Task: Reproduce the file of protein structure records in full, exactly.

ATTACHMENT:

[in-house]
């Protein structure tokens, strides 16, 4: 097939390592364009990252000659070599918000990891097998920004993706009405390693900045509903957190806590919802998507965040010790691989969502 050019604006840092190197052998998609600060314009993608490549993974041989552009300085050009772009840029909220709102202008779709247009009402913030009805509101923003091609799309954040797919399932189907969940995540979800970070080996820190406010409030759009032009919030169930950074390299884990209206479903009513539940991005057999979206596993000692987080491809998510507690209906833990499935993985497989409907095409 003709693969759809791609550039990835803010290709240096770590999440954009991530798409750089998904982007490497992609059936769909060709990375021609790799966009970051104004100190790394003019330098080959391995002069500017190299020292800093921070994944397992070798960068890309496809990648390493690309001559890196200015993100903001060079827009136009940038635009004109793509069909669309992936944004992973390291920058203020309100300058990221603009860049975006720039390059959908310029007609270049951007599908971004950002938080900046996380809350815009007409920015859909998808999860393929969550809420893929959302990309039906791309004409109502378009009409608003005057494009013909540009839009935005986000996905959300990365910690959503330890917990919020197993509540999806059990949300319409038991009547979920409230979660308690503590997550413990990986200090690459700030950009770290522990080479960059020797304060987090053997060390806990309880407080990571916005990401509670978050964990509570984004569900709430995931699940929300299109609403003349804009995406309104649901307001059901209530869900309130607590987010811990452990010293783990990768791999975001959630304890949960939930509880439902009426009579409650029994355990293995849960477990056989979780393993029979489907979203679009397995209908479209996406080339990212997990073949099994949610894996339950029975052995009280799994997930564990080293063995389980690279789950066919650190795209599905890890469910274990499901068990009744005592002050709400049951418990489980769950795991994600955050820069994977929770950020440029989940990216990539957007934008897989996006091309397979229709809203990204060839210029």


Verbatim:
[in-house]
């Protein structure tokens, strides 16, 4: 097939390592364009990252000659070599918000990891097998920004993706009405390693900045509903957190806590919802998507965040010790691989969502 050019604006840092190197052998998609600060314009993608490549993974041989552009300085050009772009840029909220709102202008779709247009009402913030009805509101923003091609799309954040797919399932189907969940995540979800970070080996820190406010409030759009032009919030169930950074390299884990209206479903009513539940991005057999979206596993000692987080491809998510507690209906833990499935993985497989409907095409 003709693969759809791609550039990835803010290709240096770590999440954009991530798409750089998904982007490497992609059936769909060709990375021609790799966009970051104004100190790394003019330098080959391995002069500017190299020292800093921070994944397992070798960068890309496809990648390493690309001559890196200015993100903001060079827009136009940038635009004109793509069909669309992936944004992973390291920058203020309100300058990221603009860049975006720039390059959908310029007609270049951007599908971004950002938080900046996380809350815009007409920015859909998808999860393929969550809420893929959302990309039906791309004409109502378009009409608003005057494009013909540009839009935005986000996905959300990365910690959503330890917990919020197993509540999806059990949300319409038991009547979920409230979660308690503590997550413990990986200090690459700030950009770290522990080479960059020797304060987090053997060390806990309880407080990571916005990401509670978050964990509570984004569900709430995931699940929300299109609403003349804009995406309104649901307001059901209530869900309130607590987010811990452990010293783990990768791999975001959630304890949960939930509880439902009426009579409650029994355990293995849960477990056989979780393993029979489907979203679009397995209908479209996406080339990212997990073949099994949610894996339950029975052995009280799994997930564990080293063995389980690279789950066919650190795209599905890890469910274990499901068990009744005592002050709400049951418990489980769950795991994600955050820069994977929770950020440029989940990216990539957007934008897989996006091309397979229709809203990204060839210029």